It now appears that despite the current COVID-19 pandemic, there will still be a 2020 Major League Baseball season. The number of games that will be played and other details will be announced before July 1, the expected starting date. My weekly blog posts for the season will be a baseball time capsule from the 1950s. During that decade, the pace of integration in the Major Leagues slowly, but steadily went forward. As a consequence, the talent pool for the Negro Leagues decreased setting it on a journey towards extinction by the early 1960s. All of this with the early Civil Rights movement as a back drop.
This week’s post is about Roy Campanella.
91,103 fans were at Los Angeles’ Memorial Coliseum on May 7, 1959 for Roy Campanella Night, a special occasion which included a benefit exhibition game between the Los Angeles Dodgers and the New York Yankees. On that evening, the Dodgers paid tribute to the 8-time All-Star, former Dodger catcher who did not have an opportunity to play for the team after it moved to Los Angeles from Brooklyn. Less than two months before the Dodgers would start 1958 spring training for the team’s first season in Los Angeles, he had a car accident that left him permanently paralyzed from the neck down.
Roy Campanella’s journey through professional baseball began in 1937 when at 15 years old he played for the Washington Elites of the Negro National League. He developed his skills as a backstop under the tutelage of his manager Raleigh “Biz” Mackey, considered one of the best catchers of that era despite not being allowed to play in the Major Leagues because of his skin color.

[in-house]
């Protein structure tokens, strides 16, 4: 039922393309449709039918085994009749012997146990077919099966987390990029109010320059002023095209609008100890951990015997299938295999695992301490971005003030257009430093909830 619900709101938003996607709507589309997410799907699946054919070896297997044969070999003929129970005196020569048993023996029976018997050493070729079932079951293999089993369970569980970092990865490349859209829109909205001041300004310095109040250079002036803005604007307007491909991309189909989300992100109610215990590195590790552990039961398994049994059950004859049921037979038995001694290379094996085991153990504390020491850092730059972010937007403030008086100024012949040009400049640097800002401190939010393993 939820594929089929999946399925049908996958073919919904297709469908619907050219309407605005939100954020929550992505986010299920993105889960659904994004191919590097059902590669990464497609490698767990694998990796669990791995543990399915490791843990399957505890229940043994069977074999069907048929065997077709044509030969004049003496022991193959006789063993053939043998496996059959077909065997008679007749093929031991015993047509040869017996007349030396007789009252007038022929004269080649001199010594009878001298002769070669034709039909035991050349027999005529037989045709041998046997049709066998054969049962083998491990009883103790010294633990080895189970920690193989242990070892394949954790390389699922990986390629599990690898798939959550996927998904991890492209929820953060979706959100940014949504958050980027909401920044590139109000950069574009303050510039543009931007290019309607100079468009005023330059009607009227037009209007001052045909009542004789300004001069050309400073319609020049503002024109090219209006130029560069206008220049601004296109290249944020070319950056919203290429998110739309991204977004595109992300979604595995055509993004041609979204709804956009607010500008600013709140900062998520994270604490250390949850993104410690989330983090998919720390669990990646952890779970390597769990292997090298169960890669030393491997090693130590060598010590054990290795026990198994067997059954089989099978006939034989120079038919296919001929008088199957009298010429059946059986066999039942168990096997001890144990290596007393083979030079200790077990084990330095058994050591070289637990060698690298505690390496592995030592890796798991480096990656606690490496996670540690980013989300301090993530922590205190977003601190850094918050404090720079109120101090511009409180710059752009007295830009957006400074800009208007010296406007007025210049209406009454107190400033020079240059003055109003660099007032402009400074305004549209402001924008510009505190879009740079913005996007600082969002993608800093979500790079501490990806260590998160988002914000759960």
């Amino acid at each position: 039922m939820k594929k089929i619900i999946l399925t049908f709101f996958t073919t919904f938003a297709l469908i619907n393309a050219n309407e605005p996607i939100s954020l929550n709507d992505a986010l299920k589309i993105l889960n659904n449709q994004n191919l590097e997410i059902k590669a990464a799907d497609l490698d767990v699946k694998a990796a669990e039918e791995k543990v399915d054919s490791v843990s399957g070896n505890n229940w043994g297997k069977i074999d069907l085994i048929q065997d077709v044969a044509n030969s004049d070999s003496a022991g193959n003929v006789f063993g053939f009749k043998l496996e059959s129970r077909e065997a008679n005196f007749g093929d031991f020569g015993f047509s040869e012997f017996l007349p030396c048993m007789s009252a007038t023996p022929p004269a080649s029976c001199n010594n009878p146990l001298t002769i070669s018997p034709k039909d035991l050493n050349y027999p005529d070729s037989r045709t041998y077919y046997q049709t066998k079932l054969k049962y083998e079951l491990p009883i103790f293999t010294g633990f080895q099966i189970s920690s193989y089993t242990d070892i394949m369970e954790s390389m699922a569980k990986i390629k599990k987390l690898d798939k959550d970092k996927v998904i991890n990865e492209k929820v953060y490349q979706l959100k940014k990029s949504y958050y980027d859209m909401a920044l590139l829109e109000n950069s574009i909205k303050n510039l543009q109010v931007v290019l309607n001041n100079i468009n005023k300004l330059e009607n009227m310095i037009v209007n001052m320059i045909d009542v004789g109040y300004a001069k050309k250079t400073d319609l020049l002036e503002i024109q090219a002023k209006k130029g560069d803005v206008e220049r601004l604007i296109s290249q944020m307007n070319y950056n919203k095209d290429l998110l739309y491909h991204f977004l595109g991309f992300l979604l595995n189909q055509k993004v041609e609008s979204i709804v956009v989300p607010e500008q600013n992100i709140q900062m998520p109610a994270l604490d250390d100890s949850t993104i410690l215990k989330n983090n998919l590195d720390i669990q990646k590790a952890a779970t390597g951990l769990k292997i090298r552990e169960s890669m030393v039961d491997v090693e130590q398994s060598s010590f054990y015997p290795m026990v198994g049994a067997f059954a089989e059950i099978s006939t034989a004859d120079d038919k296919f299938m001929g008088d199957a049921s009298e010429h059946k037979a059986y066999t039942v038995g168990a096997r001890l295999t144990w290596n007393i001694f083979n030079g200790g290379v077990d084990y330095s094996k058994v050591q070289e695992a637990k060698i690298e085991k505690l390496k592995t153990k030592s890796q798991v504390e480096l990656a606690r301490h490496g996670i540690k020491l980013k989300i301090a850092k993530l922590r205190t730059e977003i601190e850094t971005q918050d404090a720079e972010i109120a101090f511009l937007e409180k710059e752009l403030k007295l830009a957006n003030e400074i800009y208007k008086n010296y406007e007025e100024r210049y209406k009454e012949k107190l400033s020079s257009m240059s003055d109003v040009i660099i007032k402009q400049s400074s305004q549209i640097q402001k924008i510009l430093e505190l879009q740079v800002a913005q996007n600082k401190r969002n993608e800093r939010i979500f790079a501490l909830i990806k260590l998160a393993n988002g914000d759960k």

After nine years in the Negro Leagues, Campanella signed with the Brooklyn Dodgers in 1946 and became teammates with Jackie Robinson in 1948. Although Robinson had erased the “invisible color line” in 1947, African Americans and dark-skinned Latino ballplayers would be faced with racial discrimination and prejudice in Major League baseball throughout the 1950s.
Campanella became one of the anchors for Brooklyn Dodgers teams that won five National League pennants (1949, 1952 – 1953, 1955 – 1956) and one World Series championship (1955). Named National League Most Valuable Player (MVP) three times (1951, 1953, & 1955), he hit a career 242 home runs with 856 RBIs.
On that special night in 1959, former Dodgers’ teammate Pee Wee Reese pushed a wheelchair bound Campanella out to the infield of the Coliseum in front of a cheering crowd that gave a three minute standing ovation. Also, Biz Mackey received a roaring ovation when introduced that night as Campy’s catching mentor. Mackey did not live to see the crowning acknowledgement of his baseball career that came in 2006 with his induction into the Baseball Hall of Fame.
The Yankees, who were the 1958 World Series champions, won the game 6 – 2. But it did not turn out to be an omen about the season for the teams. For the first time since 1954, the Yankees did not win the American League pennant in 1959. The Dodgers won the National League pennant that year and defeated the Chicago White Sox 4 games to 2 in the World Series. It would be the last hurrah for Campy’s former long- time Brooklyn Dodgers teammates (“The Boys of Summer”) Gil Hodges, Duke Snider, Carl Erskine, and Carl Furillo.
As his health permitted, Roy Campanella continued to be a part of the Dodgers’ family (coaching catchers during Spring Training, Community Relations Department, etc.) until his June 23, 1993 death.
All pictures via Google Images
For my daily historical notices go to Kevin L. Mitchell@Lasttraintocoop